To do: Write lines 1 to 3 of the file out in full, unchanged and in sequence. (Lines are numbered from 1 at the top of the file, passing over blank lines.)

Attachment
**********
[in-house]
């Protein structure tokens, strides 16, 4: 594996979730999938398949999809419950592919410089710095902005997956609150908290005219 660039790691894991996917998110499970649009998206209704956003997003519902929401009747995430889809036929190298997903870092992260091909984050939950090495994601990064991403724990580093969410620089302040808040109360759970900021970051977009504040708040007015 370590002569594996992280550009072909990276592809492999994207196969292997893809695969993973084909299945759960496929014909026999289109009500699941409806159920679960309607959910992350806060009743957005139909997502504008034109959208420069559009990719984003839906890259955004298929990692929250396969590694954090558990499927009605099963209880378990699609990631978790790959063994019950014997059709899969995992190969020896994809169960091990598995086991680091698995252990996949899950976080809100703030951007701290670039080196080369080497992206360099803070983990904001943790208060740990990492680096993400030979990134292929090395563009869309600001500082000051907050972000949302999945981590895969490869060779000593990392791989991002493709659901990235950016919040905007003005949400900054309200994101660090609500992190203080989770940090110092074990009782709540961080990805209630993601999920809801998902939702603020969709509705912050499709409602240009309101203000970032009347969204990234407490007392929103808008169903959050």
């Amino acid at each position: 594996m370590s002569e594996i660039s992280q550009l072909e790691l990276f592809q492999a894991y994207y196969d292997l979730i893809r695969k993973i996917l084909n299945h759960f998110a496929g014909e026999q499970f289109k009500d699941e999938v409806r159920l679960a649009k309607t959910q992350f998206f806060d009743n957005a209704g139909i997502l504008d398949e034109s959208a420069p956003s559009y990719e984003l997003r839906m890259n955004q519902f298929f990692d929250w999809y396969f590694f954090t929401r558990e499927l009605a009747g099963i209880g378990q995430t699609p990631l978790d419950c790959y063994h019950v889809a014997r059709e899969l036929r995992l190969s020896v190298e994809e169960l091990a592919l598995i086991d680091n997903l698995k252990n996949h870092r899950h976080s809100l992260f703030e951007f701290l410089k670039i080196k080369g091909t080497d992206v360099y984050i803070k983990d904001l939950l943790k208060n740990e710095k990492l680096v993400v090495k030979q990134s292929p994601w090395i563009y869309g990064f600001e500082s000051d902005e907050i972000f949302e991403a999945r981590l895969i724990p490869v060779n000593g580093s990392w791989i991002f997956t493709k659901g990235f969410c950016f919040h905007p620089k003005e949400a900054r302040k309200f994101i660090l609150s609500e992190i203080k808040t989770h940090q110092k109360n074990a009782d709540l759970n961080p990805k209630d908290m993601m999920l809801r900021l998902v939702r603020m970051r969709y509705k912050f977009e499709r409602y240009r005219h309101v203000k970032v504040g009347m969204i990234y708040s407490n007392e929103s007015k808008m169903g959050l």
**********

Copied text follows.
[in-house]
């Protein structure tokens, strides 16, 4: 594996979730999938398949999809419950592919410089710095902005997956609150908290005219 660039790691894991996917998110499970649009998206209704956003997003519902929401009747995430889809036929190298997903870092992260091909984050939950090495994601990064991403724990580093969410620089302040808040109360759970900021970051977009504040708040007015 370590002569594996992280550009072909990276592809492999994207196969292997893809695969993973084909299945759960496929014909026999289109009500699941409806159920679960309607959910992350806060009743957005139909997502504008034109959208420069559009990719984003839906890259955004298929990692929250396969590694954090558990499927009605099963209880378990699609990631978790790959063994019950014997059709899969995992190969020896994809169960091990598995086991680091698995252990996949899950976080809100703030951007701290670039080196080369080497992206360099803070983990904001943790208060740990990492680096993400030979990134292929090395563009869309600001500082000051907050972000949302999945981590895969490869060779000593990392791989991002493709659901990235950016919040905007003005949400900054309200994101660090609500992190203080989770940090110092074990009782709540961080990805209630993601999920809801998902939702603020969709509705912050499709409602240009309101203000970032009347969204990234407490007392929103808008169903959050």
């Amino acid at each position: 594996m370590s002569e594996i660039s992280q550009l072909e790691l990276f592809q492999a894991y994207y196969d292997l979730i893809r695969k993973i996917l084909n299945h759960f998110a496929g014909e026999q499970f289109k009500d699941e999938v409806r159920l679960a649009k309607t959910q992350f998206f806060d009743n957005a209704g139909i997502l504008d398949e034109s959208a420069p956003s559009y990719e984003l997003r839906m890259n955004q519902f298929f990692d929250w999809y396969f590694f954090t929401r558990e499927l009605a009747g099963i209880g378990q995430t699609p990631l978790d419950c790959y063994h019950v889809a014997r059709e899969l036929r995992l190969s020896v190298e994809e169960l091990a592919l598995i086991d680091n997903l698995k252990n996949h870092r899950h976080s809100l992260f703030e951007f701290l410089k670039i080196k080369g091909t080497d992206v360099y984050i803070k983990d904001l939950l943790k208060n740990e710095k990492l680096v993400v090495k030979q990134s292929p994601w090395i563009y869309g990064f600001e500082s000051d902005e907050i972000f949302e991403a999945r981590l895969i724990p490869v060779n000593g580093s990392w791989i991002f997956t493709k659901g990235f969410c950016f919040h905007p620089k003005e949400a900054r302040k309200f994101i660090l609150s609500e992190i203080k808040t989770h940090q110092k109360n074990a009782d709540l759970n961080p990805k209630d908290m993601m999920l809801r900021l998902v939702r603020m970051r969709y509705k912050f977009e499709r409602y240009r005219h309101v203000k970032v504040g009347m969204i990234y708040s407490n007392e929103s007015k808008m169903g959050l």